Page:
Tag Archives: Steve Bell


I missed the BBC programme this week, on the Dunblane shooting – twenty years ago today – and I don’t think I particularly want to watch it. Back then it was enough to see how, almost overnight, everything changed in schools around the country. We were far enough away from Dunblane geographically, but closer in other ways. Not far from Stirling, the school in Dunblane had been the one the Resident IT Consultant’s cousins attended.

And Son was in Y2, so was slightly older than the victims, but I always felt his teacher that year bore some resemblance to the Dunblane teacher, and I couldn’t help ‘seeing’ the whole thing as though it happened at ‘our’ school. That’s presumably why half the parents didn’t bring their children to school the following day.

We first learned what had happened from the children’s news programme on television, which we always watched after school. I’m full of admiration of their handling of it, telling their young viewers the truth, while still protecting [but not too much].

I was almost in tears over Steve Bell’s cartoon in the Guardian the next day. I generally didn’t like his style back then, but that cartoon is a masterpiece and I still think about it.

As for the programme this week, I tend to feel uncomfortable about that kind of visit to the past. But I suppose the good thing is that in Britain such an atrocity is sufficiently uncommon that it is possible to make television about it. And people in Dunblane seem grateful that they now have a tennis champion who puts their town in the news for the right reasons.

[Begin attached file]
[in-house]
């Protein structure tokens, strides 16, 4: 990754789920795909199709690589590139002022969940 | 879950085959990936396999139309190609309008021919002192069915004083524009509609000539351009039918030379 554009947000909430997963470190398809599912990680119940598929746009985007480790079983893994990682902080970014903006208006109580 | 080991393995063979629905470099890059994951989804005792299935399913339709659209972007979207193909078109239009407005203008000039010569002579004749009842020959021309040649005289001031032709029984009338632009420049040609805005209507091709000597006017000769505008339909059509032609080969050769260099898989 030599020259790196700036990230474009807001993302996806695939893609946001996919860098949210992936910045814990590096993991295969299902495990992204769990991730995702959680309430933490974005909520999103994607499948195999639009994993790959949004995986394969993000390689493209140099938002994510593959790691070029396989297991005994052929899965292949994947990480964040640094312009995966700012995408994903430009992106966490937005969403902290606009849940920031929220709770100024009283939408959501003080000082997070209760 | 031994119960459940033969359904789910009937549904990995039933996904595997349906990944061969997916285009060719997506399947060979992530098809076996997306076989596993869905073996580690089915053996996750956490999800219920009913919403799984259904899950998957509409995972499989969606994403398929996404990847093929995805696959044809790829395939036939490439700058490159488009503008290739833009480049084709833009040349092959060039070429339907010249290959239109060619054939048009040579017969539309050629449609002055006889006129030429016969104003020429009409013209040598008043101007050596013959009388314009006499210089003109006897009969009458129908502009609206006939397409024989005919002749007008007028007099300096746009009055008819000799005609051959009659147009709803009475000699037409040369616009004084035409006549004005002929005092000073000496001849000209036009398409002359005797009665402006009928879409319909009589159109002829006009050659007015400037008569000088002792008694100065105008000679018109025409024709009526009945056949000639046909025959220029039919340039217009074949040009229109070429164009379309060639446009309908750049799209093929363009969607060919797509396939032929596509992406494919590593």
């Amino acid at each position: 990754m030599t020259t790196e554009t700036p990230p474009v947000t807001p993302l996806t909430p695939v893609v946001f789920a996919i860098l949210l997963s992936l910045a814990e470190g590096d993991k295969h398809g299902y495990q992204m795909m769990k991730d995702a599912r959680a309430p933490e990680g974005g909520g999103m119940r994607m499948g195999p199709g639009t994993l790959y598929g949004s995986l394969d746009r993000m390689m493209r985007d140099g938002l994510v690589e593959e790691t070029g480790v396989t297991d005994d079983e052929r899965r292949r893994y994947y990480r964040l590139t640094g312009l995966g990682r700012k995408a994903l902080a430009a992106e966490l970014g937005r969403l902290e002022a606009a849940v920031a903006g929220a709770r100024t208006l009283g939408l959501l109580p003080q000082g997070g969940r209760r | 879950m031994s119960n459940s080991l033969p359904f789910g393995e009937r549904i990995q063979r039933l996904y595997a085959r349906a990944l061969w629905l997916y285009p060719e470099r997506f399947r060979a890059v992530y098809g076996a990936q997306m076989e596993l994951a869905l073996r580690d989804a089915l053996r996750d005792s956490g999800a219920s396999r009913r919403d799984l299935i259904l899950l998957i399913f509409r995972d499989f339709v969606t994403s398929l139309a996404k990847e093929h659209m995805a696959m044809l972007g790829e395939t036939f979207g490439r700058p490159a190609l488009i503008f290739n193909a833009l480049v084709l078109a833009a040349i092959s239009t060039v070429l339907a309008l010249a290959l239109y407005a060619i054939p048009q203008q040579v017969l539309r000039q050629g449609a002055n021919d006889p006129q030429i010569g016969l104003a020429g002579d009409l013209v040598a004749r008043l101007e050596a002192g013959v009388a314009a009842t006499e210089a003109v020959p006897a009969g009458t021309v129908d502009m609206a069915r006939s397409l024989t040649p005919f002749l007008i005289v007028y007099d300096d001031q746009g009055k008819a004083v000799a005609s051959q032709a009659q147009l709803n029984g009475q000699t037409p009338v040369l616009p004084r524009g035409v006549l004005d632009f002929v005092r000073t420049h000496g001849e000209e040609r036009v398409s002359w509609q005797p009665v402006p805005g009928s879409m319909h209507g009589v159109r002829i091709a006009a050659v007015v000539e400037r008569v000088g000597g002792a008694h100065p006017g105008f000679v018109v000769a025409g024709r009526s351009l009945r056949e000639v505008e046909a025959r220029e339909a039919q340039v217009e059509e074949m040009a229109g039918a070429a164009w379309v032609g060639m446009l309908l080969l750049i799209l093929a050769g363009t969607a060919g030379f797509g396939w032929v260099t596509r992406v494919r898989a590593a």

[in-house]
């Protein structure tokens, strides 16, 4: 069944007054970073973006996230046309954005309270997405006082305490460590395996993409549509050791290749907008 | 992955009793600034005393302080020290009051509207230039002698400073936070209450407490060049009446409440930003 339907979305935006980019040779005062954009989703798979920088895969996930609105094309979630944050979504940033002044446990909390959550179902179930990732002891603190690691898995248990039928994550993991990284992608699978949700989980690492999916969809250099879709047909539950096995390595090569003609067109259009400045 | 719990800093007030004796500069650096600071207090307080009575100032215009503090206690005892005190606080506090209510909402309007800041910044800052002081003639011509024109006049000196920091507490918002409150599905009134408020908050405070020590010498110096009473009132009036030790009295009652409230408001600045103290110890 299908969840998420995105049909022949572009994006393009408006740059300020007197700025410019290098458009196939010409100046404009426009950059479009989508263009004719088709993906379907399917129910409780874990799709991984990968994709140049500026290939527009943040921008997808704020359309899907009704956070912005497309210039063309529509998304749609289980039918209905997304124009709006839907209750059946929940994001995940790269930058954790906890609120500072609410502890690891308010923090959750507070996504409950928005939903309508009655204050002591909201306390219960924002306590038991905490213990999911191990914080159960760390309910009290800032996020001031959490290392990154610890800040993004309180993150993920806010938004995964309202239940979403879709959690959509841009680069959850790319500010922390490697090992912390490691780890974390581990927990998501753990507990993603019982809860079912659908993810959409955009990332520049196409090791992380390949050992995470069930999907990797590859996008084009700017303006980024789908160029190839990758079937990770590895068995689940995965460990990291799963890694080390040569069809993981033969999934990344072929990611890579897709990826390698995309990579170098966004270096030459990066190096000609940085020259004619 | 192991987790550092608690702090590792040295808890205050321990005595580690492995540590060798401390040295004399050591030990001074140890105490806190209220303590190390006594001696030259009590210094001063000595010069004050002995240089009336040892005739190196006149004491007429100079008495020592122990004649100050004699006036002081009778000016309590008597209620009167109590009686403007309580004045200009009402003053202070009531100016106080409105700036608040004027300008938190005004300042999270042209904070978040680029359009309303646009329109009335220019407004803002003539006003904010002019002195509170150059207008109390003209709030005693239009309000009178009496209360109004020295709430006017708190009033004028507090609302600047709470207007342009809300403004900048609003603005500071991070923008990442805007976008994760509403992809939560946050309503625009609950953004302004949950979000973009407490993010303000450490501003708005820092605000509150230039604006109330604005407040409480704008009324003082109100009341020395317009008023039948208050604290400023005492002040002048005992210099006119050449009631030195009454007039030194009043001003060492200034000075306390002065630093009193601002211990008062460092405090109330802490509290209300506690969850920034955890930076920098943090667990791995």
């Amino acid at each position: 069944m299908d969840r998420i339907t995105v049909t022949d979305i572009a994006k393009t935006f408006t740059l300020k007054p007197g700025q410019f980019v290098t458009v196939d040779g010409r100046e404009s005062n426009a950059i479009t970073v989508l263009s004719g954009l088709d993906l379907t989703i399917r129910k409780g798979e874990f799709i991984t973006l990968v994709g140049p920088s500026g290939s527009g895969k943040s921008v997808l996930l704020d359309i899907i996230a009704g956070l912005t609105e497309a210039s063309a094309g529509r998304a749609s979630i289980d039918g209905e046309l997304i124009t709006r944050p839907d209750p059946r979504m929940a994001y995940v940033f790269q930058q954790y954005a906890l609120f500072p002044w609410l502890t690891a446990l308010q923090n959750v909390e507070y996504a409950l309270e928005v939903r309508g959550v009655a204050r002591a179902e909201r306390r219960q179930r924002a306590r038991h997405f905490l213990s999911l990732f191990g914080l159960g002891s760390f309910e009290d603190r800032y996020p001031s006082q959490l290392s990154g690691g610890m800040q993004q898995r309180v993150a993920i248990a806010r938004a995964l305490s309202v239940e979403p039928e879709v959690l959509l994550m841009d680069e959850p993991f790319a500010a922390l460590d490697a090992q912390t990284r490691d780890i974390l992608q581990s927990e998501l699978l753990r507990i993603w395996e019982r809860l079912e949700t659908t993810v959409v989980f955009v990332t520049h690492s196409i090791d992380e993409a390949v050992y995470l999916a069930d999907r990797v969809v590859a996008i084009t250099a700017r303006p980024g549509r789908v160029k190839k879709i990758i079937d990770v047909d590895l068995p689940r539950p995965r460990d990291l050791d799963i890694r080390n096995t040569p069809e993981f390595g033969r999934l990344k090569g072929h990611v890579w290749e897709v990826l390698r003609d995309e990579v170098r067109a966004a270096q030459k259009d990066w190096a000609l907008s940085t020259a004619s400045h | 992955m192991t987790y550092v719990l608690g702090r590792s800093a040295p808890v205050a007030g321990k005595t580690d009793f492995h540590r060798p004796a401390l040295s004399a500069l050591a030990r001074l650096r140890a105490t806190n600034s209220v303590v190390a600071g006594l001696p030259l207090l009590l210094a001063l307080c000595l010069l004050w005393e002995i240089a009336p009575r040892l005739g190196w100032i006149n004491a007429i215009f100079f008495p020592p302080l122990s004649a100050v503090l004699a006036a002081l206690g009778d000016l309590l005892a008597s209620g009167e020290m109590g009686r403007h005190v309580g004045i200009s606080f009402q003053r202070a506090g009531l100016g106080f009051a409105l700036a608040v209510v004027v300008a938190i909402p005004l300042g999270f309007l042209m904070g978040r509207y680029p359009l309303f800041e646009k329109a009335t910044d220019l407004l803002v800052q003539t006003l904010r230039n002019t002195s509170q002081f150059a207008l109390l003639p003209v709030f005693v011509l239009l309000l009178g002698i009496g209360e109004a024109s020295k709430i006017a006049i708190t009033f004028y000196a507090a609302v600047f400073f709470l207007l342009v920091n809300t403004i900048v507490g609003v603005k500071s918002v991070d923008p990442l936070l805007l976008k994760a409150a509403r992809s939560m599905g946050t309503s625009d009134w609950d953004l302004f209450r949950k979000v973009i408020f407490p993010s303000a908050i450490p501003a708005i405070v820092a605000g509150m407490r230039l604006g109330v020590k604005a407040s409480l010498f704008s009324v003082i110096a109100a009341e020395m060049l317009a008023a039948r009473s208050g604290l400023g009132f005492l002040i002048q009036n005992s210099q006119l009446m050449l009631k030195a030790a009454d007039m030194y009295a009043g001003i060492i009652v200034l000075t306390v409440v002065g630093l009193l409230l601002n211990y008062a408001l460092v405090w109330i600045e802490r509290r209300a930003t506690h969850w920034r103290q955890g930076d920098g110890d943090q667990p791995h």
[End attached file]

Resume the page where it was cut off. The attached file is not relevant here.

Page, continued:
I won’t even pretend to understand what’s going on in France, but it can’t be ignored.

Cartoons are something you tend to remember. Pictures stick in your mind longer than a novel might, and any accompanying words will stay with you longer as well. But generally you don’t need words.

There are old cartoons that I still ‘take out’ and think about every now and then. Like the (humorous) one of new Swedish prime minister Fälldin in 1976, greeting a surprised Fidel Castro. Or the one of the grounded Russian sub and its defecting sailors in the south Swedish archipelago in 1982.

And the heart-rending one by Steve Bell after Dunblane in 1996. It’s very hard to forget.

Below are a few I’ve seen on facebook this week, by Sarah McIntyre, Chris Riddell and Albert Uderzo.

Sarah McIntyre

Chris Riddell, Je suis Charlie

Albert Uderzo, Moi aussi je suis un Charlie